by Ryan Holmes, Hootsuite (Excerpt)
I’ll admit it. I’m guilty of using the M-word.
I’ve thought and written a lot about millennials. As the head of a social media management company, I know that they make up a big chunk of my own employees and our millions of users. And it’s clear that they bring real assets and expectations to the table, from digital savvy to a desire for collaboration and transparency.
But here’s the thing. These traits aren’t unique to millennials and never have been.
You don’t have to be born from 1980-2000 to live on your iPhone or embrace social media. And young people aren’t the only ones who seek out purpose in their career, not just a paycheck, or who want to make a difference.
I’ve come to realize that, in many ways, the concept of millennials is just too limiting.
Businesses have been encouraged to pour resources into marketing to this narrow demographic. HR teams have set their sights on recruiting millennials and catering to millennial tastes. But they’re missing the bigger picture.
I’m talking about Generation C.
Here are five key facts to know about Gen C and ways that companies can better reach and understand this key group:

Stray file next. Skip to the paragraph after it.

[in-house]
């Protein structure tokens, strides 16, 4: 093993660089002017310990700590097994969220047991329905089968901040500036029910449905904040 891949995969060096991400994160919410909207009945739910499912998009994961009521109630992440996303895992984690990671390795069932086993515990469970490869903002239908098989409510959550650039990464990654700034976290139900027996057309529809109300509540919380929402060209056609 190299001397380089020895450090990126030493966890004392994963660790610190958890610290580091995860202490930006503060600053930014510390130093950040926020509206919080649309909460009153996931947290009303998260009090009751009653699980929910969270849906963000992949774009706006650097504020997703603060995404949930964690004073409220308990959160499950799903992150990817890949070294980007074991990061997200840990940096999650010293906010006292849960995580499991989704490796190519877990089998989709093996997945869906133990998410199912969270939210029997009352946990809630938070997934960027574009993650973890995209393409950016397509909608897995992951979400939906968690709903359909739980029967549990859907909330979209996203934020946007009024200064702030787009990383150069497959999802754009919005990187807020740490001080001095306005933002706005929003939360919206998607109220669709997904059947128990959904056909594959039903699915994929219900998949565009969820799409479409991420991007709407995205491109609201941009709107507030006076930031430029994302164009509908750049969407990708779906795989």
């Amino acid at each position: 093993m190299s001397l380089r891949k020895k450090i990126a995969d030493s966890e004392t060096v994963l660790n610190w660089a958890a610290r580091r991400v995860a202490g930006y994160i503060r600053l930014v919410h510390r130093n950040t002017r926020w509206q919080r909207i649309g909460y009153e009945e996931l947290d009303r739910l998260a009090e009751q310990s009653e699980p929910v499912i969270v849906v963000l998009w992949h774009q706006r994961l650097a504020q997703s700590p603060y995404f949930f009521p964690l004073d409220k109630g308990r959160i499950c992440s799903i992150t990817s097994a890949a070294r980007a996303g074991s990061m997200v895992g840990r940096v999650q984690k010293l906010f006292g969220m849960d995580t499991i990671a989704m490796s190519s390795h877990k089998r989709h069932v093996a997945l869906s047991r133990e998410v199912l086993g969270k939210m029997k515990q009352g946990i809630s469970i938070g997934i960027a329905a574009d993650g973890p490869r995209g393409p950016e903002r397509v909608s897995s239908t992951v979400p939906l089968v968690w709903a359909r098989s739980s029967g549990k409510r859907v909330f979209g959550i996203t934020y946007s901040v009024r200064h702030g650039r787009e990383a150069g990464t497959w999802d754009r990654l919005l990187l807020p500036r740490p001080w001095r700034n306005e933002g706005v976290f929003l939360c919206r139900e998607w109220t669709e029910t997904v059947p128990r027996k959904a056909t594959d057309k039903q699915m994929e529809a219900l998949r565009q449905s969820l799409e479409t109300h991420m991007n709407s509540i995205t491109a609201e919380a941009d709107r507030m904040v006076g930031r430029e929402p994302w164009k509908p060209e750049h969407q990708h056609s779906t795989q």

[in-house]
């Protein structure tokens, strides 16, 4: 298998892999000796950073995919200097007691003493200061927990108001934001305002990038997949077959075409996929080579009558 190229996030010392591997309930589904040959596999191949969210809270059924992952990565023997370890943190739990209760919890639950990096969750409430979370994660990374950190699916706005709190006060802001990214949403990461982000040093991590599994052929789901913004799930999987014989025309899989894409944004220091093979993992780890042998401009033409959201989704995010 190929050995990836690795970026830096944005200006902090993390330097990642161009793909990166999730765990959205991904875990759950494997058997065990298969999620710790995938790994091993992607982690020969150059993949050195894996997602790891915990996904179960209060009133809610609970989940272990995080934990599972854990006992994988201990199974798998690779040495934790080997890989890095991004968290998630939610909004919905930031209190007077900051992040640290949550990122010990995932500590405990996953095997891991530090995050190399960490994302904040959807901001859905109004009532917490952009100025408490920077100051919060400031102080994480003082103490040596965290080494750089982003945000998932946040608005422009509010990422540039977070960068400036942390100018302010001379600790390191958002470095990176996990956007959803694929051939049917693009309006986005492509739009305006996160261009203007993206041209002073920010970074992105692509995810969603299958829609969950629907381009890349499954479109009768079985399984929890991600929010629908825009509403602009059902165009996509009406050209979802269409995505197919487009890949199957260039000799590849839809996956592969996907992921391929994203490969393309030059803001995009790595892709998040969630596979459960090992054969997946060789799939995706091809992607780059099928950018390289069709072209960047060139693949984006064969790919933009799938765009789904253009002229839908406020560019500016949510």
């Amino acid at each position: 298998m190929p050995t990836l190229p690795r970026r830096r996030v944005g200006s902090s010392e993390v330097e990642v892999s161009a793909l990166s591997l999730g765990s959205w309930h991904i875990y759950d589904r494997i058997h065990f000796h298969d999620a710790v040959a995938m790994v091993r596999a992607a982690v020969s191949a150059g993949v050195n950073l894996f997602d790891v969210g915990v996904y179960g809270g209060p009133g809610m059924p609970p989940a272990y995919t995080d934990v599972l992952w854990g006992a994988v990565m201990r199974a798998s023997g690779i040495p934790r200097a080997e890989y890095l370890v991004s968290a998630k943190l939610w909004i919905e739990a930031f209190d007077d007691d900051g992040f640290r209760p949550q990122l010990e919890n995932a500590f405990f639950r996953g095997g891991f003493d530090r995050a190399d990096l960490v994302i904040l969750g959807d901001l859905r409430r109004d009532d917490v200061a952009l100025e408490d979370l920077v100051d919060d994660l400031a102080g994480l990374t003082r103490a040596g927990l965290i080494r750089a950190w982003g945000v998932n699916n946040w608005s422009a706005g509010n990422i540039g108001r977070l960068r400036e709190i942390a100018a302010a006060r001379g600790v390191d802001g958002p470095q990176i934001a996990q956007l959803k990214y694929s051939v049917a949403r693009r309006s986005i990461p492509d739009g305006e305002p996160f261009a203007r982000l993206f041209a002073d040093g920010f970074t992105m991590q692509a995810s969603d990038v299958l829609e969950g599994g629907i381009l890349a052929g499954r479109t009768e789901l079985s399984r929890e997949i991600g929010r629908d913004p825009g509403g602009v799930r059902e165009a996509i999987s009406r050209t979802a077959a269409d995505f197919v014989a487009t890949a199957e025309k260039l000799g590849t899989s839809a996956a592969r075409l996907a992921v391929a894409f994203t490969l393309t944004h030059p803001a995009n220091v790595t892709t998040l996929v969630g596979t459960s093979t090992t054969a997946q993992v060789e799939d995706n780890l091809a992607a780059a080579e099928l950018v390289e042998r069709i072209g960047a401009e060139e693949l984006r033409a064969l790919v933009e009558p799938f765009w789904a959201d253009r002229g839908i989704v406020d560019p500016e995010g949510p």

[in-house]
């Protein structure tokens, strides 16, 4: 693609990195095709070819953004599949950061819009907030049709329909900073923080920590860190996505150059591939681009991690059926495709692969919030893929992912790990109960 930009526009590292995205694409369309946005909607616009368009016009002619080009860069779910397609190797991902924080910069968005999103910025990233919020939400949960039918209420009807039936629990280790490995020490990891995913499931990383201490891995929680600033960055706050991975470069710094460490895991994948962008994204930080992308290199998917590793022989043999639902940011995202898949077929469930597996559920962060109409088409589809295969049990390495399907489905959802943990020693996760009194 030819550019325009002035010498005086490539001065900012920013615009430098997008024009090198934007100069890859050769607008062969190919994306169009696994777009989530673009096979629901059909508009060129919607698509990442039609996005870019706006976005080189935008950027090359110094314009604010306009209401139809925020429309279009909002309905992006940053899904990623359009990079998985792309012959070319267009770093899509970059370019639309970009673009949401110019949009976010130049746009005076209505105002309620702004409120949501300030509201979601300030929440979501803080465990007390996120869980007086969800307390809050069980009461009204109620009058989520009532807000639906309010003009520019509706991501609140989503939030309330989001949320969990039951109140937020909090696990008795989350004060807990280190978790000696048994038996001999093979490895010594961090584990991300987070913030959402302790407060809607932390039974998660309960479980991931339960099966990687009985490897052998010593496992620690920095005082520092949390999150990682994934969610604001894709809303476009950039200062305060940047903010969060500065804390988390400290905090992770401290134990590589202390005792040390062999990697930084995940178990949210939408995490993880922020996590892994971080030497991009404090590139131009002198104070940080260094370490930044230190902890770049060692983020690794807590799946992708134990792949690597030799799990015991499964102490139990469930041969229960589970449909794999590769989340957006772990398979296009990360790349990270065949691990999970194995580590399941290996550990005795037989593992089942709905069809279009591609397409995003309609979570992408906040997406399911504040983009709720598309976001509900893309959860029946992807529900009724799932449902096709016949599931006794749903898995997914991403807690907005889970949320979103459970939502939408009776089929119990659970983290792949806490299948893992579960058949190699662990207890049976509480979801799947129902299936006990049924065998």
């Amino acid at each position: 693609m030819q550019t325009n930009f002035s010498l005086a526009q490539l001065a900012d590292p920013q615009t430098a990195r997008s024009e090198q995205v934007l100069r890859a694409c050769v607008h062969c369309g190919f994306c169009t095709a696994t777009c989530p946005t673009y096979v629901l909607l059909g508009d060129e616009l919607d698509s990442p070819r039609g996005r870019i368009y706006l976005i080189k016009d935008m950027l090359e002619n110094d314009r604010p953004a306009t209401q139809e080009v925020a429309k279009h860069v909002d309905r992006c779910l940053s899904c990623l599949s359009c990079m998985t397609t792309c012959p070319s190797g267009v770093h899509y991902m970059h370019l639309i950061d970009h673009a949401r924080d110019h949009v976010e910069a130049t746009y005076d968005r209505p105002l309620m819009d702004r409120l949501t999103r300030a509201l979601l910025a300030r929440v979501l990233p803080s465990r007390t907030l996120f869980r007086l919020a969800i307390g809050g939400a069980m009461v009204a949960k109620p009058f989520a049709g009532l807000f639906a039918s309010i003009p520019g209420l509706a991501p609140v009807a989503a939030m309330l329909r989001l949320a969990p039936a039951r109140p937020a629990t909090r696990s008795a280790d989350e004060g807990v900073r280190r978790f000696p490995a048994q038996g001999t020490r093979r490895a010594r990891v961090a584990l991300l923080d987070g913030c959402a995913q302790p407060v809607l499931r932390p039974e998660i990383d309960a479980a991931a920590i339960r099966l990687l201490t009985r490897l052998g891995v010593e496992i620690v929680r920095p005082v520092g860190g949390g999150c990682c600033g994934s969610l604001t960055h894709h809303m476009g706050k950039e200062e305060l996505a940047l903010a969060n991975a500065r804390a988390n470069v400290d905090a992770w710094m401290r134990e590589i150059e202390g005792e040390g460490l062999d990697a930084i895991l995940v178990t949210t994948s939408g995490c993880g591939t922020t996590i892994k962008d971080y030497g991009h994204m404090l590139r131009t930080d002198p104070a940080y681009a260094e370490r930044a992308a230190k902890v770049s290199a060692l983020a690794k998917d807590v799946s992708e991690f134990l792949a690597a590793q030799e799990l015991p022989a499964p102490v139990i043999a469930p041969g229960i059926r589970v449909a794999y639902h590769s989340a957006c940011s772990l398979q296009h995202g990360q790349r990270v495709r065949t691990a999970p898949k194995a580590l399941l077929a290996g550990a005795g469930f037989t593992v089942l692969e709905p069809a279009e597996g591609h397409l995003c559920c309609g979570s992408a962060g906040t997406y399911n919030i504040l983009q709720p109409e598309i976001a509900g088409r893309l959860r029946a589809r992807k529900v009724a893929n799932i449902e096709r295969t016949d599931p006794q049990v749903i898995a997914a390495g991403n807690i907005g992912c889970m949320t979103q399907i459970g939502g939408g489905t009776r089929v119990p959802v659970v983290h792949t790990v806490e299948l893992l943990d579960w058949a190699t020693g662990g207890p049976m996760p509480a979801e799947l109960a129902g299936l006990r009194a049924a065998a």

1. What is Generation C?
Back in 2012, digital analyst Brian Solis defined Generation C as the “Connected Consumer.” He pointed out that anyone who integrates technology into their daily routine, regardless of age, shares certain qualities.
“It is how people embrace technology, from social networks to smartphones to intelligent appliances, that contributes to the digital lifestyle that is now synonymous with Gen C,” he wrote.
Solis wasn’t the first to talk about Gen C. As early as 2004, researchers were noting a new cross-generational cohort made up of digitally savvy folks who create and curate content, build online communities and find and consume products in distinct ways.
Depending on whom you talk to, the “C” in Gen C can refer to everything from “collaboration” to “community,” “computerized,” and “content.” At the most fundamental level, however, I like to think that Gen C stands for connectivity.[…]